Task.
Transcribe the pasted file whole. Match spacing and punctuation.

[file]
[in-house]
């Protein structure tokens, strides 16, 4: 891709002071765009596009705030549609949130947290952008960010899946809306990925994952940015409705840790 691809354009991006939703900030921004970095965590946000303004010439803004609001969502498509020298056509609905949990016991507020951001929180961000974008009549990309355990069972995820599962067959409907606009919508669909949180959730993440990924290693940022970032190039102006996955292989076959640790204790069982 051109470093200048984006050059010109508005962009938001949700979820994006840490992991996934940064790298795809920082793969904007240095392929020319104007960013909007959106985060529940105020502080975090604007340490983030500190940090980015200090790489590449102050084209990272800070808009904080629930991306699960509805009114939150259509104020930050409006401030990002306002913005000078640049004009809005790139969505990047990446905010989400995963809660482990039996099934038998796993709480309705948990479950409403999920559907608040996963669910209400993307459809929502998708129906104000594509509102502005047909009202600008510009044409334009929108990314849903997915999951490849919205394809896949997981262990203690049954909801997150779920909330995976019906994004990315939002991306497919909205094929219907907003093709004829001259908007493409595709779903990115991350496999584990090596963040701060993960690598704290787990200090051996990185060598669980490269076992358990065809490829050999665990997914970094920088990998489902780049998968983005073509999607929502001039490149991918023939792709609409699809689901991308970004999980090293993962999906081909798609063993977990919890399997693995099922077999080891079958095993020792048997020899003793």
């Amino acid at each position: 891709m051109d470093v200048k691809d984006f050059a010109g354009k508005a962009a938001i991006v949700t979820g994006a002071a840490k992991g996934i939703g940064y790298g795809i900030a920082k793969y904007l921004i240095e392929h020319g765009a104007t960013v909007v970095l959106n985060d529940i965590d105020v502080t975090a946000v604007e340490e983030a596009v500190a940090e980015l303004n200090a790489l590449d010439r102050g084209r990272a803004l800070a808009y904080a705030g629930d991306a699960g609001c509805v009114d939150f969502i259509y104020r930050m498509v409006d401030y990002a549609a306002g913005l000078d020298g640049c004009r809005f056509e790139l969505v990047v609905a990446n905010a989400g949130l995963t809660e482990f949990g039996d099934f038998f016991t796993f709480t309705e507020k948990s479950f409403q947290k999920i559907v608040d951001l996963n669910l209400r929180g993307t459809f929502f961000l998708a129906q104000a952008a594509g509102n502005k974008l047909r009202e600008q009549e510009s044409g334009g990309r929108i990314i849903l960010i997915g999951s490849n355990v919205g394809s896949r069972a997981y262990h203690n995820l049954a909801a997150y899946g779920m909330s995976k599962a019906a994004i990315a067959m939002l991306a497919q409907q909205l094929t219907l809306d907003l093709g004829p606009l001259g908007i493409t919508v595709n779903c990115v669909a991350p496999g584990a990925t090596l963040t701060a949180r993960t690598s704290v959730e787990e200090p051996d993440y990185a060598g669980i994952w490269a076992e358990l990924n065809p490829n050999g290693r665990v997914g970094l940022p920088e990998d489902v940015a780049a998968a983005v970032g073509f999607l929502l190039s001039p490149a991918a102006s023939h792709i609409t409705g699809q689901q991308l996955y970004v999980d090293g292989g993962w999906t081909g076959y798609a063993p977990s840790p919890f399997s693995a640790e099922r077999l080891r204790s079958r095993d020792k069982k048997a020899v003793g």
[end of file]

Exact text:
[in-house]
């Protein structure tokens, strides 16, 4: 891709002071765009596009705030549609949130947290952008960010899946809306990925994952940015409705840790 691809354009991006939703900030921004970095965590946000303004010439803004609001969502498509020298056509609905949990016991507020951001929180961000974008009549990309355990069972995820599962067959409907606009919508669909949180959730993440990924290693940022970032190039102006996955292989076959640790204790069982 051109470093200048984006050059010109508005962009938001949700979820994006840490992991996934940064790298795809920082793969904007240095392929020319104007960013909007959106985060529940105020502080975090604007340490983030500190940090980015200090790489590449102050084209990272800070808009904080629930991306699960509805009114939150259509104020930050409006401030990002306002913005000078640049004009809005790139969505990047990446905010989400995963809660482990039996099934038998796993709480309705948990479950409403999920559907608040996963669910209400993307459809929502998708129906104000594509509102502005047909009202600008510009044409334009929108990314849903997915999951490849919205394809896949997981262990203690049954909801997150779920909330995976019906994004990315939002991306497919909205094929219907907003093709004829001259908007493409595709779903990115991350496999584990090596963040701060993960690598704290787990200090051996990185060598669980490269076992358990065809490829050999665990997914970094920088990998489902780049998968983005073509999607929502001039490149991918023939792709609409699809689901991308970004999980090293993962999906081909798609063993977990919890399997693995099922077999080891079958095993020792048997020899003793």
């Amino acid at each position: 891709m051109d470093v200048k691809d984006f050059a010109g354009k508005a962009a938001i991006v949700t979820g994006a002071a840490k992991g996934i939703g940064y790298g795809i900030a920082k793969y904007l921004i240095e392929h020319g765009a104007t960013v909007v970095l959106n985060d529940i965590d105020v502080t975090a946000v604007e340490e983030a596009v500190a940090e980015l303004n200090a790489l590449d010439r102050g084209r990272a803004l800070a808009y904080a705030g629930d991306a699960g609001c509805v009114d939150f969502i259509y104020r930050m498509v409006d401030y990002a549609a306002g913005l000078d020298g640049c004009r809005f056509e790139l969505v990047v609905a990446n905010a989400g949130l995963t809660e482990f949990g039996d099934f038998f016991t796993f709480t309705e507020k948990s479950f409403q947290k999920i559907v608040d951001l996963n669910l209400r929180g993307t459809f929502f961000l998708a129906q104000a952008a594509g509102n502005k974008l047909r009202e600008q009549e510009s044409g334009g990309r929108i990314i849903l960010i997915g999951s490849n355990v919205g394809s896949r069972a997981y262990h203690n995820l049954a909801a997150y899946g779920m909330s995976k599962a019906a994004i990315a067959m939002l991306a497919q409907q909205l094929t219907l809306d907003l093709g004829p606009l001259g908007i493409t919508v595709n779903c990115v669909a991350p496999g584990a990925t090596l963040t701060a949180r993960t690598s704290v959730e787990e200090p051996d993440y990185a060598g669980i994952w490269a076992e358990l990924n065809p490829n050999g290693r665990v997914g970094l940022p920088e990998d489902v940015a780049a998968a983005v970032g073509f999607l929502l190039s001039p490149a991918a102006s023939h792709i609409t409705g699809q689901q991308l996955y970004v999980d090293g292989g993962w999906t081909g076959y798609a063993p977990s840790p919890f399997s693995a640790e099922r077999l080891r204790s079958r095993d020792k069982k048997a020899v003793g």